Hyperion Records

Sonata in B minor, H36
composer
1742/3, published in 1744; No 6 of Württemberg Sonatas, Wq49

Recordings
'Bach (CPE): Württemberg Sonatas' (CDA67995)
Bach (CPE): Württemberg Sonatas
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Details
Movement 1: Moderato
Movement 2: Adagio non molto
Movement 3: Allegro

Sonata in B minor, H36
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The last of the set to be written, the Sonata in B minor is perhaps the most representative of Emanuel Bach’s Janus-like musical personality, characterized by a tendency to look forward to new developments in musical style while paying homage to the training he received at the hands of his illustrious father. The first movement sets the stage in dramatic fashion with what is essentially an extended recitativo accompagnato as if for solo voice and orchestra (each respectively implied by the composer’s specific indications for piano and forte manuals of the harpsichord). Perhaps Bach had in mind the operas and dramatic scenes of his Berlin contemporary Carl Heinrich Graun, whose celebrated Cesare e Cleopatra had opened the Royal Court Opera in Berlin two years previously. The entire movement is a study in imperfect resolutions and melodic motifs stopping in mid-air. Bach brilliantly manipulates and magnifies the tension by juxtaposing each point of melodic resolution with an immediate musical question mark or pause.

This is followed by a second movement of disarming tenderness. The principal theme is essentially a sequence of sighs, followed by a dotted secondary theme that at first seems wonderfully chirpy but which with each return of the sighs acquires a quality of poignancy. Finally, sadness seems to win the day as the closing bars of dotted rhythms lead us back to the opening Affekt.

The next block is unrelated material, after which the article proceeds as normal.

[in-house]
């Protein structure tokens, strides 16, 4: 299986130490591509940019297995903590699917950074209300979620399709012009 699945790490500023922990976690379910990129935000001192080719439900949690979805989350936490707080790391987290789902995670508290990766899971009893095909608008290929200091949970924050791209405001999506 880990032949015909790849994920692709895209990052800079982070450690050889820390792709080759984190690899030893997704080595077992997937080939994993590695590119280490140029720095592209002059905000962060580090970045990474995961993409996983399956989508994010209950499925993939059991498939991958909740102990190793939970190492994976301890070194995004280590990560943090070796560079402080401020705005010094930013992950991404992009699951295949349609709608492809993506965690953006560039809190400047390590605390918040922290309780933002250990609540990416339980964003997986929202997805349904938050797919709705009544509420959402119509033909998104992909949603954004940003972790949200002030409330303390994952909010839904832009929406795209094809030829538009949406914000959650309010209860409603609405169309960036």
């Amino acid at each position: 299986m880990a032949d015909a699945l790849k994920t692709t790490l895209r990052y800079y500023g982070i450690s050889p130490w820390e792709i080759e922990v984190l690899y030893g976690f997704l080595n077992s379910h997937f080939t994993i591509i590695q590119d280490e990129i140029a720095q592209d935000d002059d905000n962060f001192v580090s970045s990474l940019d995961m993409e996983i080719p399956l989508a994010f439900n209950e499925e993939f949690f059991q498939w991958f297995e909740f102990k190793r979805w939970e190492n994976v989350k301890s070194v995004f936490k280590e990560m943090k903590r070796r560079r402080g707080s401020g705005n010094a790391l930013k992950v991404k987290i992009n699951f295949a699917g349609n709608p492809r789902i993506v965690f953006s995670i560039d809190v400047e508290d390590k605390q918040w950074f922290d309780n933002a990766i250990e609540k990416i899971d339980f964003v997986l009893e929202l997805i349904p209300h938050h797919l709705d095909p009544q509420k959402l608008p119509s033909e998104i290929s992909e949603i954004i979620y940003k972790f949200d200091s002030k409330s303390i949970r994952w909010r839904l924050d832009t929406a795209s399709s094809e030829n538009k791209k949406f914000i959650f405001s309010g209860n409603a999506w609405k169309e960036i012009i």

The final movement is a perfect two-part invention, the first piece in the entire collection that can be said to belong truly to the High Baroque. With the nearly endless rising modulation in the second half, however, Emanuel seems to be mocking the old style a bit as he follows counterpoint to its most ridiculously over-the-top narrative conclusion. The final eighteen bars, following a fermata, are achieved in a poker-faced manner—technically perfect and cool-headed, but perhaps with a smirk left over from the jokes of the previous bars. Or perhaps there is no ridiculing after all. After a trip to the opera in the first two movements, Emanuel Bach pays tribute to the greatest composer of them all—his father. Maybe he is saying that a two-part invention is ultimately worth more than all the pretty costumes and set designs in the world.

from notes by Mahan Esfahani © 2014

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